LOUISVILLE, Ky. (WHAS11) -- Damon Duvall is very familiar with that smile seen in photographs of Steven Herring, known to him as "Uncle Steve."
"I thought it was just me," he said. "I thought I was special. He made everybody feel like they were special. I'm learning that."
Duvall told WHAS11 the General Electric employee who died Sunday morning after a workplace injury was Herring. He said he learned of the news shortly after Herring passed.
"I cried like a baby," he said. "I called my wife, I was texting her like, 'Are you serious?'"
General Electric has not officially released the employee's name. A company spokesperson said the employee was injured while working on the refrigeration door line on Friday and was rushed to the hospital, where he died Sunday.
"He was a valued team member with 24 years of service who was extremely well-liked and respected by his colleagues," Julie Wood, the Senior Director of Public Relations for GE Appliances, said in the statement. "We are grieving his loss and are working with his family to provide assistance during this difficult time."
Duvall said his Uncle Steve was more than just a long-time employee at GE. He said his faith was very important to him and that he loved his church family at St. Stephen Church. He said he also loved to flash his trademark style, seen in the photographs shared with WHAS11 with Herring's family's permission, and longed to make others feel that similar joy.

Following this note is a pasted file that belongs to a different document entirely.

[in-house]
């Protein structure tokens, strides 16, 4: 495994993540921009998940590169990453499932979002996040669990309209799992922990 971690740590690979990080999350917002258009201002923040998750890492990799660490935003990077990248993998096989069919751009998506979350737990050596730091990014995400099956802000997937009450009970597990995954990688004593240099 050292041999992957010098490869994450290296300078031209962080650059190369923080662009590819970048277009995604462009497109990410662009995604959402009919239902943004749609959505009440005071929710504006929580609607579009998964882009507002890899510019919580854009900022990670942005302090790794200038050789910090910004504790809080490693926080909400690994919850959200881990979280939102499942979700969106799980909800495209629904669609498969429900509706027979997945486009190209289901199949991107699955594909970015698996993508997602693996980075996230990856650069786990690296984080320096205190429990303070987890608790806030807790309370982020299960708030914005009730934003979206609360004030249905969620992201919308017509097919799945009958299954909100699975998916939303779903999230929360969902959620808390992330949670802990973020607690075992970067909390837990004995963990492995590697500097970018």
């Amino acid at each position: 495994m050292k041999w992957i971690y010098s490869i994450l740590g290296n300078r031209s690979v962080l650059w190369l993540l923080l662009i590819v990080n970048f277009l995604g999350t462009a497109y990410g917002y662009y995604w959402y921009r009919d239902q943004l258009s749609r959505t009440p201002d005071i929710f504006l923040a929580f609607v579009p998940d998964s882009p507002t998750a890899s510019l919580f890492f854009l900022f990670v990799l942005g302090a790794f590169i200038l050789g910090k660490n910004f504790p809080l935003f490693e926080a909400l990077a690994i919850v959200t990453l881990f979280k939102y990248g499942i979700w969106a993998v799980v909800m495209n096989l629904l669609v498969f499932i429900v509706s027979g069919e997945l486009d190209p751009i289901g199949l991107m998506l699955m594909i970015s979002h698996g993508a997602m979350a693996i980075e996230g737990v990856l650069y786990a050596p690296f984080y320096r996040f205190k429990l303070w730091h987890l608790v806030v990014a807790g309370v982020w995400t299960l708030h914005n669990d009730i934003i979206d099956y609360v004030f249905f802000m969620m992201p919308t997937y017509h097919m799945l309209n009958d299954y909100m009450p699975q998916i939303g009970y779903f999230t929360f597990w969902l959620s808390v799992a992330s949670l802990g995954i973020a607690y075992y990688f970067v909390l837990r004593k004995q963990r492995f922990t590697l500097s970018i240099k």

"He didn't enjoy somebody's frown," he said. "If he knew you were sad, he'd find a way to make it upbeat."
Duvall said even though Herring wasn't his uncle by blood, he played a large role in raising him.
"Growing up, I didn't have a daddy," he said. "So Steve was one of those extra daddies. I had like four or five extra fathers in my life and Steve was one of those people. He's one of those people, if he grabbed me, I know I'm in trouble. If he talked to me, I know he's telling me the right thing."
Duvall said Herring would often be around his family and would come around for all the holidays. But he was also there for the tough times, like when Duvall's mother died four years earlier.
"He knew I was down," he said. "Everything happened, he came around, 'You ain't got nothing to be sad about. Your mom, she's good where she's at.' Appreciate him coming around. He didn't have to come around. You don't meet people like that who come around for no reason. He had a reason to come around because he loved us as a genuine family."